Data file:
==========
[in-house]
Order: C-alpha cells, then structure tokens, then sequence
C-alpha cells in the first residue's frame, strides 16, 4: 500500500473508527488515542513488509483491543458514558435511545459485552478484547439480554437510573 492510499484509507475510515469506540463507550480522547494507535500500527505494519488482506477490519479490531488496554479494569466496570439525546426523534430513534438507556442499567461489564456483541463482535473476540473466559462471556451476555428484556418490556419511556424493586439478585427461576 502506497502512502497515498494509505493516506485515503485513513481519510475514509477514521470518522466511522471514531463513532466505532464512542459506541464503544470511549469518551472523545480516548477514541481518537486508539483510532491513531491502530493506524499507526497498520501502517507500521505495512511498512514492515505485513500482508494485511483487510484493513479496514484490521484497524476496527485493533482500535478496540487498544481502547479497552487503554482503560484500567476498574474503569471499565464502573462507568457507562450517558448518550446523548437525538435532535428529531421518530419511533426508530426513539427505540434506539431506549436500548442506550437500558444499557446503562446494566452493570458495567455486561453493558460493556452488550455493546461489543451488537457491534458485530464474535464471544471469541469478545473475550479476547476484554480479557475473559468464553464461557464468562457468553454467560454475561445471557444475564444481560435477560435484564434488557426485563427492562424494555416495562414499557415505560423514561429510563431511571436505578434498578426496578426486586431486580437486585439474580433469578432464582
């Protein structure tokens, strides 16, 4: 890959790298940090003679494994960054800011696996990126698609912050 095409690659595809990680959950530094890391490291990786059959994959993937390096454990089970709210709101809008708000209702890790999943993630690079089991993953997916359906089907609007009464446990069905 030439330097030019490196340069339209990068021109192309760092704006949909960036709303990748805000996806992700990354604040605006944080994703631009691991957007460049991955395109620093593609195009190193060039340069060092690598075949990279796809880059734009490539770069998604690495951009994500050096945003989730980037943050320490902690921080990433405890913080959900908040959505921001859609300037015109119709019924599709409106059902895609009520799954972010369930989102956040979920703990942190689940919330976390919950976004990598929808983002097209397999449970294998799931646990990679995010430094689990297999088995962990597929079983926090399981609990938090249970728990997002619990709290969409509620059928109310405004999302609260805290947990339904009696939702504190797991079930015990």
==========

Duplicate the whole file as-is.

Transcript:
[in-house]
Order: C-alpha cells, then structure tokens, then sequence
C-alpha cells in the first residue's frame, strides 16, 4: 500500500473508527488515542513488509483491543458514558435511545459485552478484547439480554437510573 492510499484509507475510515469506540463507550480522547494507535500500527505494519488482506477490519479490531488496554479494569466496570439525546426523534430513534438507556442499567461489564456483541463482535473476540473466559462471556451476555428484556418490556419511556424493586439478585427461576 502506497502512502497515498494509505493516506485515503485513513481519510475514509477514521470518522466511522471514531463513532466505532464512542459506541464503544470511549469518551472523545480516548477514541481518537486508539483510532491513531491502530493506524499507526497498520501502517507500521505495512511498512514492515505485513500482508494485511483487510484493513479496514484490521484497524476496527485493533482500535478496540487498544481502547479497552487503554482503560484500567476498574474503569471499565464502573462507568457507562450517558448518550446523548437525538435532535428529531421518530419511533426508530426513539427505540434506539431506549436500548442506550437500558444499557446503562446494566452493570458495567455486561453493558460493556452488550455493546461489543451488537457491534458485530464474535464471544471469541469478545473475550479476547476484554480479557475473559468464553464461557464468562457468553454467560454475561445471557444475564444481560435477560435484564434488557426485563427492562424494555416495562414499557415505560423514561429510563431511571436505578434498578426496578426486586431486580437486585439474580433469578432464582
């Protein structure tokens, strides 16, 4: 890959790298940090003679494994960054800011696996990126698609912050 095409690659595809990680959950530094890391490291990786059959994959993937390096454990089970709210709101809008708000209702890790999943993630690079089991993953997916359906089907609007009464446990069905 030439330097030019490196340069339209990068021109192309760092704006949909960036709303990748805000996806992700990354604040605006944080994703631009691991957007460049991955395109620093593609195009190193060039340069060092690598075949990279796809880059734009490539770069998604690495951009994500050096945003989730980037943050320490902690921080990433405890913080959900908040959505921001859609300037015109119709019924599709409106059902895609009520799954972010369930989102956040979920703990942190689940919330976390919950976004990598929808983002097209397999449970294998799931646990990679995010430094689990297999088995962990597929079983926090399981609990938090249970728990997002619990709290969409509620059928109310405004999302609260805290947990339904009696939702504190797991079930015990």